Without labouring my point, Kaufman's expensively produced volume, heavy with measurements and new maps of the Second Temple, is precisely the dangerous kind of dream born of a lifetime's overzealous obsession. "Divine inspiration together with scientific methodology accepted in the natural sciences" may have guided his investigation, but regrettably the end product is a mirage.
In the perennial dream to rebuild Zion, the Temple has proved more powerful as a symbol of loss than when it existed. Once Titus destroyed the House of the Lord in AD70, the concept of physical sacrifice at a centralised Jewish cult site as the dominant form of communication between man and God was silenced. Decentralised prayer and the intellectual study of the Temple symbol in thousands of synagogues replaced it, and the modern structure of Judaism was born.
Although Rome was left with no alternative but to seize the Temple in order decisively to decapitate the Jewish revolt, does this make the Roman Empire institutionally racist? Benjamin Isaac of Tel Aviv University, a Dutch Jewish immigrant living in Israel (thus both an outsider and an insider), is perfectly placed to assess this heavyweight issue. The Invention of Racism in Classical Antiquity pores over substantial textual evidence to confirm that both the ancient Greeks and Romans possessed nationalistic tendencies.
For us in Britain, obsessed with the weather, it is curious to find that the great minds of antiquity believed that the character of races was determined by climate and geography. Just as 20th-century racist theory was inspired by Darwin's belief that a species cannot produce fertile offspring when crossed with a representative of another species, the concept of the "sub-species" was also championed in the 5th century BC. Thus, for Aristotle, all biologically perfect creatures reproduce themselves, whereas the imperfect were generated spontaneously from the earth or were the product of the fusion of rotting matter.
If, for Herodotus, the creativity and brilliance of Greece was the result of his homeland's being "more beautifully tempered (than any other country)", the Roman Vitruvius regarded "the truly perfect territory, situated under the middle of the heaven" as "that which is occupied by the Roman people".
Isaac portrays a "softer" historical underbelly to Roman foreign policy, proposing that it relied on client kings to keep the peace of conquered provinces, and so allowed taxes and trade to flow unhindered against a backdrop of gradual acculturation. However, with the Jews of Israel, Rome was left with no choice but to act brutally. While Cleomedes labelled the Jews "much lower than reptiles", Diodorus' advice was "to wipe out completely the Jewish people, since they alone of all nations avoided dealings with any other people and looked upon all men as their enemies".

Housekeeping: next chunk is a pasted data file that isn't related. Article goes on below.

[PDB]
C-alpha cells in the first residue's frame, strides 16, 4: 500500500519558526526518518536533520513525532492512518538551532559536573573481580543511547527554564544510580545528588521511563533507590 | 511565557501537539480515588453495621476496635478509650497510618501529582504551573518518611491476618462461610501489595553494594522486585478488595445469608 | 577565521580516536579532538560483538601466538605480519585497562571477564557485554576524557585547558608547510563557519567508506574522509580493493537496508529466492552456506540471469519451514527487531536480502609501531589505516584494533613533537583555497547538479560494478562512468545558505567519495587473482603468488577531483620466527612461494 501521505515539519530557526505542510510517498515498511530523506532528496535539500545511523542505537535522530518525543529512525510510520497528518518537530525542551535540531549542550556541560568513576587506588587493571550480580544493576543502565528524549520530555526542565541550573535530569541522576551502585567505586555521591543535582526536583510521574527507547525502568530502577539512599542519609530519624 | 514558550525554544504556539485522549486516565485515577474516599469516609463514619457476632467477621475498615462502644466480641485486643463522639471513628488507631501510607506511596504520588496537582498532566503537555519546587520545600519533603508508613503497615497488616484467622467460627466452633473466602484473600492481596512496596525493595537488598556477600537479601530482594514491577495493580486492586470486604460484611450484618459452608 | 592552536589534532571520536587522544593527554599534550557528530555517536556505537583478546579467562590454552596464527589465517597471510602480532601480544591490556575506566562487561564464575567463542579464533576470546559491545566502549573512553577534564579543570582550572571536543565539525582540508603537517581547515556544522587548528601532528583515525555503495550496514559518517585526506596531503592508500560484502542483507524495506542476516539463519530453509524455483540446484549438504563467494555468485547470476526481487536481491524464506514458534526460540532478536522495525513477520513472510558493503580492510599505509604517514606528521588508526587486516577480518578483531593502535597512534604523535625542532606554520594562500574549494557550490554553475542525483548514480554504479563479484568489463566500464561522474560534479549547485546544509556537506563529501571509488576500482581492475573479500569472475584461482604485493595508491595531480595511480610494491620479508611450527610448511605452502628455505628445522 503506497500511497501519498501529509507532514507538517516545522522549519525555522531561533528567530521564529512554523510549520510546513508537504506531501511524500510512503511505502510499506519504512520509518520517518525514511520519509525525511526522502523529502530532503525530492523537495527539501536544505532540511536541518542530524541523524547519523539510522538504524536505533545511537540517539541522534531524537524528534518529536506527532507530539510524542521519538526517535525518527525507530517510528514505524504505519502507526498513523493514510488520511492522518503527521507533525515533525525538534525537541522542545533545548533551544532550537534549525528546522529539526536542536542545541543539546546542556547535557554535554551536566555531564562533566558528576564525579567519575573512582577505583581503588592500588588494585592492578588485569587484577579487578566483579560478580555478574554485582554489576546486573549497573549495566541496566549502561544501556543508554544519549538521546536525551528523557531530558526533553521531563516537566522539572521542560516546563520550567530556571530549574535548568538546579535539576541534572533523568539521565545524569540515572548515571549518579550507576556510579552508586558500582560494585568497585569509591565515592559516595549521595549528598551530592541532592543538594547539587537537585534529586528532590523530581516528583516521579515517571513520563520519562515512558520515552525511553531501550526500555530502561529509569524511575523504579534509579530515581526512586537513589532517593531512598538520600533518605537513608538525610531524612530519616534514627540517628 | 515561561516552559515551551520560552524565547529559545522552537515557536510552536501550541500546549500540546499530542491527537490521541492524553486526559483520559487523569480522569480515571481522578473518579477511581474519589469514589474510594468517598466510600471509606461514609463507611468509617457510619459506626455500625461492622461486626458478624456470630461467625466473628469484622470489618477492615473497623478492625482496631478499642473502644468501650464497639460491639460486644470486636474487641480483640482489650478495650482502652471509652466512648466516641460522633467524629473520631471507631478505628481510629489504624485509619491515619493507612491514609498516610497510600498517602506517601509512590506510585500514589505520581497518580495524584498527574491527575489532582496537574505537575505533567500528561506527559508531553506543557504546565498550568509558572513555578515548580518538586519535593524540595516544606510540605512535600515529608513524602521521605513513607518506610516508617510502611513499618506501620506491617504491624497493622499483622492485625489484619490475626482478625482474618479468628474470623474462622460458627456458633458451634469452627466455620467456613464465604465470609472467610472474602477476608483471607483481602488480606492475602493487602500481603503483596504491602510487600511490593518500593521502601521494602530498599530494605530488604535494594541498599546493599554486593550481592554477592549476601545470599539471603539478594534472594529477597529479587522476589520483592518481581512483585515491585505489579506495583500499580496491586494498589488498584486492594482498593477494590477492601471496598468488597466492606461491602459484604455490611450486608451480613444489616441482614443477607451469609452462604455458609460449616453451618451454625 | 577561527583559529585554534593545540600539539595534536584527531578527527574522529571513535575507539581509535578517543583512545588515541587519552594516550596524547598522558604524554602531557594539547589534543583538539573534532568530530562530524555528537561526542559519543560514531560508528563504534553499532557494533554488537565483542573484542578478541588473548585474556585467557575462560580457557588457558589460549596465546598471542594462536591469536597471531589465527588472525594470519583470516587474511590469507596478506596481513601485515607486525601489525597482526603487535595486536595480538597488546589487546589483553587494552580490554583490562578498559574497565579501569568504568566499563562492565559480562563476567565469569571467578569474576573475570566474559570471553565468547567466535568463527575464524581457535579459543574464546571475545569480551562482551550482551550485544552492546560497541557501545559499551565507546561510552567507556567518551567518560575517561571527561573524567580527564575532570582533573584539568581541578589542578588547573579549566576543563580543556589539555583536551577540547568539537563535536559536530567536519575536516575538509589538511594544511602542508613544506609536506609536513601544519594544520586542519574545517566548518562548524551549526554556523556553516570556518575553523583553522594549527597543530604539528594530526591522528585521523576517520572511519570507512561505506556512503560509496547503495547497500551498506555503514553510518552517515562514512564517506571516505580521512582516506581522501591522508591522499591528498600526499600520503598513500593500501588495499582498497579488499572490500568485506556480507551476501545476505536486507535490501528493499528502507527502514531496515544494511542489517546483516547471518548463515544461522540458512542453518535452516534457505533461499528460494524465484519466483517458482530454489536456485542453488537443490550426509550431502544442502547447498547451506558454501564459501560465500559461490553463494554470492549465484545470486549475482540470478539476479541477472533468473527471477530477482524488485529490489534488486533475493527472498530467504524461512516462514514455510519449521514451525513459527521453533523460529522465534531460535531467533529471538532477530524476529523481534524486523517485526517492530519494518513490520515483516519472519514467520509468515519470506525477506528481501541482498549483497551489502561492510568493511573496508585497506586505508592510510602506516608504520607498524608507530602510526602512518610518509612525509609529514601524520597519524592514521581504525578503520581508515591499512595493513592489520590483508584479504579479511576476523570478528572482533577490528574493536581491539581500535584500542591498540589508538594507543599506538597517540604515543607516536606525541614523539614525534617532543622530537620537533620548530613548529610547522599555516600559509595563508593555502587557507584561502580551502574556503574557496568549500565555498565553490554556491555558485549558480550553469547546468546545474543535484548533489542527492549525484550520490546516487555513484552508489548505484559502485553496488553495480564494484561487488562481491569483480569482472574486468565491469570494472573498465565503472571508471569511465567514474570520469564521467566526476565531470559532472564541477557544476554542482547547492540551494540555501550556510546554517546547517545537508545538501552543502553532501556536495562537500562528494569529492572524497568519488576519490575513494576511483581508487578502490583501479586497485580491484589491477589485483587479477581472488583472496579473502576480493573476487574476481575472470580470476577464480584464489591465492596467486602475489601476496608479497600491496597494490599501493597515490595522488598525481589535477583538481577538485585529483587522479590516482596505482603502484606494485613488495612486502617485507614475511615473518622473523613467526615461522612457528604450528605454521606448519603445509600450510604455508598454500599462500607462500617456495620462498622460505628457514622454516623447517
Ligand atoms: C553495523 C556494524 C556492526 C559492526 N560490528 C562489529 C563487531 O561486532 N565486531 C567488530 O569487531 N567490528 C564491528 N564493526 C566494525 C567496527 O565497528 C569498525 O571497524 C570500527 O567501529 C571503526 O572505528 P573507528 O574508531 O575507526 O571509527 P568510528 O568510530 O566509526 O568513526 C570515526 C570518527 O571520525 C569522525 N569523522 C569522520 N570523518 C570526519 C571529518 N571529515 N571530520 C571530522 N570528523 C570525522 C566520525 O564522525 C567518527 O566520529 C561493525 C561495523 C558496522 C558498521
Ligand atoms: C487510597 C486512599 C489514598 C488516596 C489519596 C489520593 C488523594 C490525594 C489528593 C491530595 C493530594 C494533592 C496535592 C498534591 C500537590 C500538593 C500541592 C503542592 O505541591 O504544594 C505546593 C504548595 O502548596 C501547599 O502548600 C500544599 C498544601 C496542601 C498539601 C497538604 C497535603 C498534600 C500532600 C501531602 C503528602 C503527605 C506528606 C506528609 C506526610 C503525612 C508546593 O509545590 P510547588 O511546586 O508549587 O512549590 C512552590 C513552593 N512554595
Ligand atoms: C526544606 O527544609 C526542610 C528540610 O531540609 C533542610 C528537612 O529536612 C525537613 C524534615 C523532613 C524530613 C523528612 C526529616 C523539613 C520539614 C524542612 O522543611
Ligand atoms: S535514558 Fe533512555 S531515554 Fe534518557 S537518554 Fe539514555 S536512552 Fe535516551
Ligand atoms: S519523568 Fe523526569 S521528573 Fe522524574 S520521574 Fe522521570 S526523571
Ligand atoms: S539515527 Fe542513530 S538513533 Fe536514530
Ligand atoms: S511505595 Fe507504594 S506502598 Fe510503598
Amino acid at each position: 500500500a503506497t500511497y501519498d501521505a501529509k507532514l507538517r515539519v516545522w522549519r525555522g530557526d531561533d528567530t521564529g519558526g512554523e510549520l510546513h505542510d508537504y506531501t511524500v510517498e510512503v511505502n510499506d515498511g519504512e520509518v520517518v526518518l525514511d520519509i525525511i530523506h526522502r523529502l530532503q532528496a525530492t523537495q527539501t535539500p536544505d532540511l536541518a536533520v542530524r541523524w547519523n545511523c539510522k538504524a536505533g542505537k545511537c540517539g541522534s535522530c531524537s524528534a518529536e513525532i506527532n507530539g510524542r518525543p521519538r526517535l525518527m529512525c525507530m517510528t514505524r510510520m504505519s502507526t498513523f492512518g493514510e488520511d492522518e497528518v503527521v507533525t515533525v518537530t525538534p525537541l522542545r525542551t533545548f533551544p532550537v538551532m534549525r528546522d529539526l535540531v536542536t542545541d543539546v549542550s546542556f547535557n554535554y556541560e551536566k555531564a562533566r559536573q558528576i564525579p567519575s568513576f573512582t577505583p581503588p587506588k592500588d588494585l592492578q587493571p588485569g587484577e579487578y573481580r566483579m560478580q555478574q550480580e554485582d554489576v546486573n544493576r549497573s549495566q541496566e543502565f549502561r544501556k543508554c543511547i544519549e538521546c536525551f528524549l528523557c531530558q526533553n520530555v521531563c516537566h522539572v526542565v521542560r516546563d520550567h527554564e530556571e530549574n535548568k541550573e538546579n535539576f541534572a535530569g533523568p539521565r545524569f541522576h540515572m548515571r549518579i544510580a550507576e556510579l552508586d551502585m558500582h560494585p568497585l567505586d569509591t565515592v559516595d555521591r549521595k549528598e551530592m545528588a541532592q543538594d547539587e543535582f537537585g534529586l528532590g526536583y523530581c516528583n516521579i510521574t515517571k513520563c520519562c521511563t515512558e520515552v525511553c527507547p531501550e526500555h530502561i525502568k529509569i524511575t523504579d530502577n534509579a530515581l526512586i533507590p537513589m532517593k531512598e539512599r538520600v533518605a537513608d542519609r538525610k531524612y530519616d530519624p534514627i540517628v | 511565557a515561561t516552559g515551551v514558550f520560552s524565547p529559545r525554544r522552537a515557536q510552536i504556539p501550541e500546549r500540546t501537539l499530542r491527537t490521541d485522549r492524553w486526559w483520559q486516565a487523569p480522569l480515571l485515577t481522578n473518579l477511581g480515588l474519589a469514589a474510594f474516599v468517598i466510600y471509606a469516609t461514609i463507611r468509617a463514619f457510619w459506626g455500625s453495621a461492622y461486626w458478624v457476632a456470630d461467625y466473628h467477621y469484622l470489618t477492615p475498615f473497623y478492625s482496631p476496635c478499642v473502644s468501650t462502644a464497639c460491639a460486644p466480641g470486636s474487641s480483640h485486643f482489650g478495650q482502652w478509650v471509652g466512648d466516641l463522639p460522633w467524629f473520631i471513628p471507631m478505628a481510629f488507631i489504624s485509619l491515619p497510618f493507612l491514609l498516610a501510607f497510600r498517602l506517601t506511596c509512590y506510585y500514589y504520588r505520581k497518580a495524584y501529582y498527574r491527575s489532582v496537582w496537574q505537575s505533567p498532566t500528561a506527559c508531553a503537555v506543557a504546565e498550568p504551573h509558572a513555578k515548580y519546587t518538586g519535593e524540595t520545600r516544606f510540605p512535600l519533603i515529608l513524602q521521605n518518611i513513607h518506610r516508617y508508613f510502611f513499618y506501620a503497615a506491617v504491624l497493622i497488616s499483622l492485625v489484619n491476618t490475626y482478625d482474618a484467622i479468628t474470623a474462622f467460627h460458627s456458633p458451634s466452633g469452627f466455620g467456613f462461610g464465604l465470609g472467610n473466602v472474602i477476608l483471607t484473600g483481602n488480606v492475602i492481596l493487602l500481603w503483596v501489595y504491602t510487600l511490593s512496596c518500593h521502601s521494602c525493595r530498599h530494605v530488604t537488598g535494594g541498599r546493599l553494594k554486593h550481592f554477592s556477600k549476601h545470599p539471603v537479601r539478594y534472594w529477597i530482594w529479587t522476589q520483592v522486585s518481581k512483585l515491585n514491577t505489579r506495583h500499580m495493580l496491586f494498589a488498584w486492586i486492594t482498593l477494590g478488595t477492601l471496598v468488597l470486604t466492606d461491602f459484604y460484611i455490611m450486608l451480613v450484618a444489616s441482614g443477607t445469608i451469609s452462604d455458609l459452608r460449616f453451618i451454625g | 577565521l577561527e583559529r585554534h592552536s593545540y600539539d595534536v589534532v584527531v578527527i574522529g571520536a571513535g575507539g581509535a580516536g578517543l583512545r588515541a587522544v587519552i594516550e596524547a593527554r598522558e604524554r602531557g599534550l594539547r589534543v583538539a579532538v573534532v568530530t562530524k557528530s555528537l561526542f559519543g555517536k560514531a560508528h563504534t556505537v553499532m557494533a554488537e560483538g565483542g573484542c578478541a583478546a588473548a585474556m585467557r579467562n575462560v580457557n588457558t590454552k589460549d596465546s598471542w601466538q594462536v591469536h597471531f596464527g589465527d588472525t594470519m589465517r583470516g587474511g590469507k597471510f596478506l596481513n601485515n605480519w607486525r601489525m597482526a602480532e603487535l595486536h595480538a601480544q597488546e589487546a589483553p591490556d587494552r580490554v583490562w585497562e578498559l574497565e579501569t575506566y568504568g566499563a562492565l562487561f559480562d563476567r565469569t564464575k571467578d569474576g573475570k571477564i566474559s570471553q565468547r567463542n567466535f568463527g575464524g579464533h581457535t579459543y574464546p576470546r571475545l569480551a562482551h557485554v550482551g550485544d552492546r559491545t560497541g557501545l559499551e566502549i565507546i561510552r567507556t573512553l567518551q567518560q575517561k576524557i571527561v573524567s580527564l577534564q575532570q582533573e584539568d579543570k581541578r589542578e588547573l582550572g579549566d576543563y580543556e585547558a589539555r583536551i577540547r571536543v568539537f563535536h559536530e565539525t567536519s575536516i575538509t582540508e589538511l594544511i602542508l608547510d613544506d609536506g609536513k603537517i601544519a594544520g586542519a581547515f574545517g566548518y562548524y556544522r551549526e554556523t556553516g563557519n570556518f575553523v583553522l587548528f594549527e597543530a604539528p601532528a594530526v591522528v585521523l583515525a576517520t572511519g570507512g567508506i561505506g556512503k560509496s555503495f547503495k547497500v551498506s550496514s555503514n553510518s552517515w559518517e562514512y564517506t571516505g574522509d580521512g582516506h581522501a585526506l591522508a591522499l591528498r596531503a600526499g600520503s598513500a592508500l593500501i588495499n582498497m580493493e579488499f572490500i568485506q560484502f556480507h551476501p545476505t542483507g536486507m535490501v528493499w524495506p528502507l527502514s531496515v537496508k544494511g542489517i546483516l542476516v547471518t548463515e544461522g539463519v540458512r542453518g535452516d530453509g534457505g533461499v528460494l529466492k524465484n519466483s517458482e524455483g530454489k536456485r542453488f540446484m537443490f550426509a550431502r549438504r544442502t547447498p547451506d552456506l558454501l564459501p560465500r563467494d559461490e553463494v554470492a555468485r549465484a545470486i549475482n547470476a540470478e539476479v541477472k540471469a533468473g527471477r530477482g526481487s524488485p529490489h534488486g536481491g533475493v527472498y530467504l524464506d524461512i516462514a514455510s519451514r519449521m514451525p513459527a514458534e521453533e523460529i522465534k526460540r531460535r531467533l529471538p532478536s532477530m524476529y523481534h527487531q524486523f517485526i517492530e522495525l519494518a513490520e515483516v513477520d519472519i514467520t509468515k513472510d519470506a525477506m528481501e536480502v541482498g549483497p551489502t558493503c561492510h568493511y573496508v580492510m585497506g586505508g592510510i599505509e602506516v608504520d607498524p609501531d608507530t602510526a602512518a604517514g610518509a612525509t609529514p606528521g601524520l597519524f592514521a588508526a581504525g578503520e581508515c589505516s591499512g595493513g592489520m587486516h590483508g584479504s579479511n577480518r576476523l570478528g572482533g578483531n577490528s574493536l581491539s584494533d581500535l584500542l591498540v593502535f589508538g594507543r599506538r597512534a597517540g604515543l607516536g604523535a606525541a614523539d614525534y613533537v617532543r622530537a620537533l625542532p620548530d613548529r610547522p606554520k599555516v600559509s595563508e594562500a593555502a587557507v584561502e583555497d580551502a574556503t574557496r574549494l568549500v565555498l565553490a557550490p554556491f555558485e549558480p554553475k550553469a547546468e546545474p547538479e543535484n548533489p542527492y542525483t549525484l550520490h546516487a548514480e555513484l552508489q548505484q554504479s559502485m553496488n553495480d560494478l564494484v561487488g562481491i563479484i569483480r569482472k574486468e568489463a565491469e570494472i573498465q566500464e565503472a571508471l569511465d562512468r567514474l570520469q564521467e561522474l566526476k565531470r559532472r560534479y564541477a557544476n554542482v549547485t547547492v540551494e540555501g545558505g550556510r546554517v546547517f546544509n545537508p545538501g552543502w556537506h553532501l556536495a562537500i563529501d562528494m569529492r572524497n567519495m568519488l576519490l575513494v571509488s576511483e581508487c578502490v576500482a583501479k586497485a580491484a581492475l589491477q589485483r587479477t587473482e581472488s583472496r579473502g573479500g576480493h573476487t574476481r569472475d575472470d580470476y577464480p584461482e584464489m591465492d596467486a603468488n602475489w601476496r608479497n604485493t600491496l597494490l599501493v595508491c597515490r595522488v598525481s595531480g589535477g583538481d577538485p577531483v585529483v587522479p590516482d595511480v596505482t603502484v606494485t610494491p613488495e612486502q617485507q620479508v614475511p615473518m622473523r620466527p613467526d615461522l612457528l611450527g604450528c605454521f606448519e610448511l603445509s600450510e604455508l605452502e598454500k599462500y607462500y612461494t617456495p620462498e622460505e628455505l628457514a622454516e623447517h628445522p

One could say that just as Hamas today represents only a minority of Palestinians, so, 2,000 years ago, a small Jewish fanatical faction was responsible for the fall of Israel in the 1st century AD.
A contentious issue is Isaac's conclusion that the societies of classical antiquity were "proto-racist". Since "racialism" as a term appeared in print only in 1907, inspired by the ideology of the Enlightenment, Isaac argues that antiquity had no grasp of nationalism in the modern sense.
Instead, a "lighter" range of prejudices and hostilities towards specific groups of foreigners prevailed. Is this not a little too generous? Even if the literature of upper-class Greece and Rome reveals mere proto-racism, surely this is because of the fragmentary nature of surviving texts. Racism is really a universal form of human behaviour that has existed in primitive and complex forms at least since territorial borders were conceived by Neolithic farmers laying out fields. Would an analytical reading of the Bible and cuneiform texts not expose a comparable mode of expression long before the efflorescence of literature in classical Greece?
Goldhill's work is learned but has a broad appeal that bridges academia and the high street. Kaufman's years of toil can only serve as a lesson about the intellectual fantasy that the dream of Zion continues to inspire.
Isaac's book is seriously academic and will long remain an essential standard tool for debate.
Sean Kingsley is managing editor, Minerva: The International Review of Ancient Art and Archaeology.
The Temple of Jerusalem
Author - Simon Goldhill
Publisher - Profile
Pages - 193
Price - £15.99
ISBN - 1 86197 603 8